- The recession will last until 2010Q3. Nominal GDP growth will become positive in 2009Q4, but by NEBR scoring the downturn will last a lot longer.
- Unemployment will hit 10% in 2009Q3. The job market will be brutal in 2009, and robust job growth won't start until 2011. And 10% is the U3 number; U6 will reach 16%.
- Oil will fall to $25-30.. After bottoming in that range crude will rise substantially as the dollar weakens in the second half of the year. Against the euro and other currencies the change won't be as great. But the price in any currency will be low enough to seriously damage the petro-states.
- The dollar will lose strength. The dollar will stay flat for the first half of the year as money continues to flee emerging markets, then fall to 80¥ and 0.55€ as people start realizing that the Fed is printing. The greenback could go to 0.45£, or to 0.80£ depending on how bad things get in "The City".
- A country will leave the Euro. I've been predicting Italy will leave for some time now; this may be the year I'm finally right. The dark horses for the dubious distinction are Spain, Greece, and Ireland
- China will blow a gasket. The current leadership seems unprepared for the current crisis, and has spent too much money propping up state industries instead of investing in desperately needed basic infrastructure inland. The pain will be widespread even if the renminbi is devalued. There is a good chance the devaluation will be excessive and prompt a reaction from the US.
- The mercantilists will crash. Both Japan and Germany failed to address structural problems while times were good, depending instead on a positive balance of trade to paper over the problems. The decline of trade in general, and with the US specifically, will cause these problems to re-assert themselves. Other significant European exporters - Norway, Finland, Sweden, Netherlands, Switzerland, and Austria - will suffer as European importing countries - Spain, United Kingdom, Italy, Greece, Portugal, most of Eastern Europe - find their public and private budgets severely pinched. However, the pain won't be as great as that of the big exporters because of better fundamentals. The smaller East Asian exporters - Thailand, Indonesia, Malaysia, Singapore, Hong Kong, Taiwan, and Korea - will suffer as is usual during a US downturn.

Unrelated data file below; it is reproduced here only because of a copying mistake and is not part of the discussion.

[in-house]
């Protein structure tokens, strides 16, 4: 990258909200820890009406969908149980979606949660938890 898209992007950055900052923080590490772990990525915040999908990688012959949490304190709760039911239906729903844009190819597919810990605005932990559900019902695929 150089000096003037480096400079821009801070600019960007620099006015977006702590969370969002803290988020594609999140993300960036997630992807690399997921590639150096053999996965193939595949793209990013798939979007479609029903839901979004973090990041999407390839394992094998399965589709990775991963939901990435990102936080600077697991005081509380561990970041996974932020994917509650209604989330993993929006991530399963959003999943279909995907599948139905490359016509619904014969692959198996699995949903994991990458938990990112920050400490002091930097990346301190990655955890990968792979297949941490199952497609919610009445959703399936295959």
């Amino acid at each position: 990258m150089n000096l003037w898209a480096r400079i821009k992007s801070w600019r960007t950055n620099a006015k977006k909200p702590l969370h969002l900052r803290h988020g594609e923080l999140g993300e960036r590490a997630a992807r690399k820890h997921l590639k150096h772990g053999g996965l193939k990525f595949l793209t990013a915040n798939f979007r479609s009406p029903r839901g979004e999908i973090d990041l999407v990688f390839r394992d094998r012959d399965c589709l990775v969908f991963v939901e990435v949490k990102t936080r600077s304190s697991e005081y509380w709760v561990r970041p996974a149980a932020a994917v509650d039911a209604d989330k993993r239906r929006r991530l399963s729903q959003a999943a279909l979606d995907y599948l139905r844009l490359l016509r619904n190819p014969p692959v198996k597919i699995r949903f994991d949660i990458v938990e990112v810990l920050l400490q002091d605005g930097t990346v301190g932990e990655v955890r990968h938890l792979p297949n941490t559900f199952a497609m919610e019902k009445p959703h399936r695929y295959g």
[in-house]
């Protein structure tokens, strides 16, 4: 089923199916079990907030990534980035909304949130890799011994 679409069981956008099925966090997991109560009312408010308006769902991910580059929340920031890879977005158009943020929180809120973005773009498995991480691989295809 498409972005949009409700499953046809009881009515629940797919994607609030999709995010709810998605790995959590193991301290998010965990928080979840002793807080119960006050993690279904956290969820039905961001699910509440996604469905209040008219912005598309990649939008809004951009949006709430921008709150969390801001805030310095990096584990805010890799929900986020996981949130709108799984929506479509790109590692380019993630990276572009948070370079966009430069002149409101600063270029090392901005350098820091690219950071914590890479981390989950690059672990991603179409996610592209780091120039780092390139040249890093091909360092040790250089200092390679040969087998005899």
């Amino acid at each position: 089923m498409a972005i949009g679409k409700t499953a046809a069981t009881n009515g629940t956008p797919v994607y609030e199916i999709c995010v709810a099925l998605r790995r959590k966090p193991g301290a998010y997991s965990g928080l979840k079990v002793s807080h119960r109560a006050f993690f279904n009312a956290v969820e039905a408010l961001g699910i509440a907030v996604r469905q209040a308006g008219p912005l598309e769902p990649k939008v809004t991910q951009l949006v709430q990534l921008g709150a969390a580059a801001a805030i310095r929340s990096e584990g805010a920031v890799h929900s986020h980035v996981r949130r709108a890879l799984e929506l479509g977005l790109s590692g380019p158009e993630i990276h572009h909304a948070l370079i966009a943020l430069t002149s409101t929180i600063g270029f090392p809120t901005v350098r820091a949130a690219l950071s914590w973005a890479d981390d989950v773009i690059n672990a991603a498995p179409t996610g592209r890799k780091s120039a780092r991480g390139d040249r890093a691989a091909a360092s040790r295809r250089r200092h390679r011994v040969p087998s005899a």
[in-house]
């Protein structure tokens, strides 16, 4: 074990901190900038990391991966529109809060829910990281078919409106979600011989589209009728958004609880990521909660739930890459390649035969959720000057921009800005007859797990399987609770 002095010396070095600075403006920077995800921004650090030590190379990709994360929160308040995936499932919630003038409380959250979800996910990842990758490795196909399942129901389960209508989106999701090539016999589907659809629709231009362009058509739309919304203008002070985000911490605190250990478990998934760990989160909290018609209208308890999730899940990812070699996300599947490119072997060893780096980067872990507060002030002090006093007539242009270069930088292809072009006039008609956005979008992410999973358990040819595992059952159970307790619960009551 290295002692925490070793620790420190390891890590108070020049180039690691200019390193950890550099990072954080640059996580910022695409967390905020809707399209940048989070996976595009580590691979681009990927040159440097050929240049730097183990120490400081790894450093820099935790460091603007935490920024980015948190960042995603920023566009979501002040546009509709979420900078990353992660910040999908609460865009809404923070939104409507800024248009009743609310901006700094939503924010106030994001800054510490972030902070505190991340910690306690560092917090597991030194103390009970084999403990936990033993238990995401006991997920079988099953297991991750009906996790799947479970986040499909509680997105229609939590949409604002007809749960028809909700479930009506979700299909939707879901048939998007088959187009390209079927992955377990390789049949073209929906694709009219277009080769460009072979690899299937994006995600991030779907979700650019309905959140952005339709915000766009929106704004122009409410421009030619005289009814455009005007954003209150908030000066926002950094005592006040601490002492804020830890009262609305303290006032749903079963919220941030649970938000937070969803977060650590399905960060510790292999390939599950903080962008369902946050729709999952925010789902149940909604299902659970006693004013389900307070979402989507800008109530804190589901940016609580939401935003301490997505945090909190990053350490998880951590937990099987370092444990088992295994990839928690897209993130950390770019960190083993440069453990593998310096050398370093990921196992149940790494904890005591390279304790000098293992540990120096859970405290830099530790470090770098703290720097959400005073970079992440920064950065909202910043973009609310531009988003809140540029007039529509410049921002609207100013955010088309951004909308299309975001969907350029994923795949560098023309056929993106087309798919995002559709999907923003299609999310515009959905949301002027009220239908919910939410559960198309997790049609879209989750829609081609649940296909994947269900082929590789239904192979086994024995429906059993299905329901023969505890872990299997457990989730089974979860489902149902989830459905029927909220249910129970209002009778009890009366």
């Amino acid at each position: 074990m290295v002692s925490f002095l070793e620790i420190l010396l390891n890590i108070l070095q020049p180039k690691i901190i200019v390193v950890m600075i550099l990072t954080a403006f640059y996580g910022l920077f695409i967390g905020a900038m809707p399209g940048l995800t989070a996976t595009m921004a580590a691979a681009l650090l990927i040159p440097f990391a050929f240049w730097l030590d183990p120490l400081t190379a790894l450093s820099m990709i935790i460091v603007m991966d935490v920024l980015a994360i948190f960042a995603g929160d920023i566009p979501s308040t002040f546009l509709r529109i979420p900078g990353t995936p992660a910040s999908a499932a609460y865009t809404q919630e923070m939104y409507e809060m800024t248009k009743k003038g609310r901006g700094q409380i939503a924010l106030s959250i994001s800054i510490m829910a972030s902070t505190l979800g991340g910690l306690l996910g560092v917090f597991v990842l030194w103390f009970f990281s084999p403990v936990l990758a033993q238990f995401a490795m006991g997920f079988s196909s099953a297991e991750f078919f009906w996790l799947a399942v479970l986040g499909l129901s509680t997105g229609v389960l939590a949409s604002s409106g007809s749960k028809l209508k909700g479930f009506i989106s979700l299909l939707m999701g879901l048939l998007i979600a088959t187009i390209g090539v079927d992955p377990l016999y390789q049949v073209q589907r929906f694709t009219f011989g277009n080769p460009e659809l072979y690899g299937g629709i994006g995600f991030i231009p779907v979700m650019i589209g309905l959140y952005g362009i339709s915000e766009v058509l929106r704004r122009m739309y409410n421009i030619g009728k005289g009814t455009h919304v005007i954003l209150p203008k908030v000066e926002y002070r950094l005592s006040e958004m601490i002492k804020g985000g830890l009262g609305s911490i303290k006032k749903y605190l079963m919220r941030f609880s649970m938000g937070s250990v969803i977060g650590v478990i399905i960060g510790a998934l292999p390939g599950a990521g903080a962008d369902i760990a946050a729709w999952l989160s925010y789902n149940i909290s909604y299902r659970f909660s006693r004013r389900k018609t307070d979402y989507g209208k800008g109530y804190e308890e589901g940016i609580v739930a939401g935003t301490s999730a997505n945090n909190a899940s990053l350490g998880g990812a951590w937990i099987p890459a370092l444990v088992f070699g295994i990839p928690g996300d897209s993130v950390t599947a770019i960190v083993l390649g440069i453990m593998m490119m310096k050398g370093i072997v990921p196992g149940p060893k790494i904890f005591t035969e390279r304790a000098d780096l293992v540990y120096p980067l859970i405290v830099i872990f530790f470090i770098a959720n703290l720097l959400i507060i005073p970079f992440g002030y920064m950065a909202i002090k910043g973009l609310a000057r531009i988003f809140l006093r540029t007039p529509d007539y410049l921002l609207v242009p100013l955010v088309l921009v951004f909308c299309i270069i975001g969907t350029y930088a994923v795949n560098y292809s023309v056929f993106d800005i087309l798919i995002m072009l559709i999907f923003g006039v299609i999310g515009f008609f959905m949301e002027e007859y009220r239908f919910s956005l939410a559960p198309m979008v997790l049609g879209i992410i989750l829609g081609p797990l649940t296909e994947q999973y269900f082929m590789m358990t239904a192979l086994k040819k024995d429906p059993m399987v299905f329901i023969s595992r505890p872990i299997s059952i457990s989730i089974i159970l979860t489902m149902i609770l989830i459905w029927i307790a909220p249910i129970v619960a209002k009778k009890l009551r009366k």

That's all for now.
Update: This list goes to 11.
- GM and Chrysler will both file for bankruptcy. GM will seek Chapter 11 protection in March, and will re-emerge in a few quarters. Chrysler will file at the same time, and then be dumped on the UAW and various creditors by Cerberus. However, the company will be too far gone to save, and liquidation will start in early 2010.
- The banking system will evade nationalization. Between Obama's deep-seated cautiousness and the wall-to-wall appointment of economic insiders, the banking system will not be subjected to the "Swedish model". The Fed will continue to be the primary source of relief, and its balance sheet will expand by another $2T.
- Retail and commercial real estate will get crushed. CRE is wildly over-built and over-leveraged after years of cheap credit. Personal consumption will fall almost 8% from 2007 levels, and thus many store chains will file for CH7, leading to massive loan defaults by property holding companies.
- Housing will decline for the entire year. Aggregate prices will continue to fall until 2010Q2, though as usual local markets will vary widely. Homebuilders will finally go bankrupt due to continuing declines of spec starts after unexpectedly clinging to life in 2008. Sales volumes of existing housing will decline through 2009Q2 then flatten for the rest of the year.
Well, that's what I've got at the macro level. Predicting the markets is not one of my talents, so I'll forgo the embarrassment on that front.